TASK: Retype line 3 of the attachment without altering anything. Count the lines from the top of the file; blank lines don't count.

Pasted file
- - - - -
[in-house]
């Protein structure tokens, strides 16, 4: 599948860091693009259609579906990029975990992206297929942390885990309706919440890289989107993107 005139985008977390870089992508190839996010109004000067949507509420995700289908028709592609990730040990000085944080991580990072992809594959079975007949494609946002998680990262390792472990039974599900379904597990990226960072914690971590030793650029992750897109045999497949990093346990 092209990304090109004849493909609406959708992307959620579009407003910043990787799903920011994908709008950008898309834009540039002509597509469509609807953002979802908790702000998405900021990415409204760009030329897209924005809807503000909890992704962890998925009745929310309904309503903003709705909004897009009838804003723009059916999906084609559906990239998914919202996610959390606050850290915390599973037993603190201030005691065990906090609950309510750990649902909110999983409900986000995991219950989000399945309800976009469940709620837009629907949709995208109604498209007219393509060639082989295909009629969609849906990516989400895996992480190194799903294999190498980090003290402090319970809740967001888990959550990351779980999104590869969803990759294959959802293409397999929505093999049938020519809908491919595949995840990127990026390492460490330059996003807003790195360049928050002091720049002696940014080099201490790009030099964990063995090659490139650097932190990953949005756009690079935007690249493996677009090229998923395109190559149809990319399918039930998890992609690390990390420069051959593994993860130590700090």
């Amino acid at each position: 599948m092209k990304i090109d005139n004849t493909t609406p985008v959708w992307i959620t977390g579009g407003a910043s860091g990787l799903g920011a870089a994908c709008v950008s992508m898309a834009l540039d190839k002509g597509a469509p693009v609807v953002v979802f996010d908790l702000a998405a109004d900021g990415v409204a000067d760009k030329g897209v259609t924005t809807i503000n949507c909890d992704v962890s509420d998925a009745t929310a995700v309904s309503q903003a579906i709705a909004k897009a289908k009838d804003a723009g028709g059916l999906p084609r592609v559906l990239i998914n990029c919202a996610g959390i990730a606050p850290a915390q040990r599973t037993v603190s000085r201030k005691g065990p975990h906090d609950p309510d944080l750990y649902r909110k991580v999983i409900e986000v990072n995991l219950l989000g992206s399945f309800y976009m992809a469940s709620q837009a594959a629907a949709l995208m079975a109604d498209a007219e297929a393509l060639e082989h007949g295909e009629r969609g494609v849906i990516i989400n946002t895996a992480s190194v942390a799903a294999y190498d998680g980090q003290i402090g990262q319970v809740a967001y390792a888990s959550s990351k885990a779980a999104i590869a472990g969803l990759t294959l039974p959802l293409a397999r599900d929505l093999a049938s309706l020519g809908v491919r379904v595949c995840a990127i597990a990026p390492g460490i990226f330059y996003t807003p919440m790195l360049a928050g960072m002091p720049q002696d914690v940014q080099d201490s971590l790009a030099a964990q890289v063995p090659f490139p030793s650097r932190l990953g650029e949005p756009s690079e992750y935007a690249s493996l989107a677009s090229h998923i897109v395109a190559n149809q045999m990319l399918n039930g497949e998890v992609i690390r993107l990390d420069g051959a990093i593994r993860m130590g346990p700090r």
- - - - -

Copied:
């Amino acid at each position: 599948m092209k990304i090109d005139n004849t493909t609406p985008v959708w992307i959620t977390g579009g407003a910043s860091g990787l799903g920011a870089a994908c709008v950008s992508m898309a834009l540039d190839k002509g597509a469509p693009v609807v953002v979802f996010d908790l702000a998405a109004d900021g990415v409204a000067d760009k030329g897209v259609t924005t809807i503000n949507c909890d992704v962890s509420d998925a009745t929310a995700v309904s309503q903003a579906i709705a909004k897009a289908k009838d804003a723009g028709g059916l999906p084609r592609v559906l990239i998914n990029c919202a996610g959390i990730a606050p850290a915390q040990r599973t037993v603190s000085r201030k005691g065990p975990h906090d609950p309510d944080l750990y649902r909110k991580v999983i409900e986000v990072n995991l219950l989000g992206s399945f309800y976009m992809a469940s709620q837009a594959a629907a949709l995208m079975a109604d498209a007219e297929a393509l060639e082989h007949g295909e009629r969609g494609v849906i990516i989400n946002t895996a992480s190194v942390a799903a294999y190498d998680g980090q003290i402090g990262q319970v809740a967001y390792a888990s959550s990351k885990a779980a999104i590869a472990g969803l990759t294959l039974p959802l293409a397999r599900d929505l093999a049938s309706l020519g809908v491919r379904v595949c995840a990127i597990a990026p390492g460490i990226f330059y996003t807003p919440m790195l360049a928050g960072m002091p720049q002696d914690v940014q080099d201490s971590l790009a030099a964990q890289v063995p090659f490139p030793s650097r932190l990953g650029e949005p756009s690079e992750y935007a690249s493996l989107a677009s090229h998923i897109v395109a190559n149809q045999m990319l399918n039930g497949e998890v992609i690390r993107l990390d420069g051959a990093i593994r993860m130590g346990p700090r």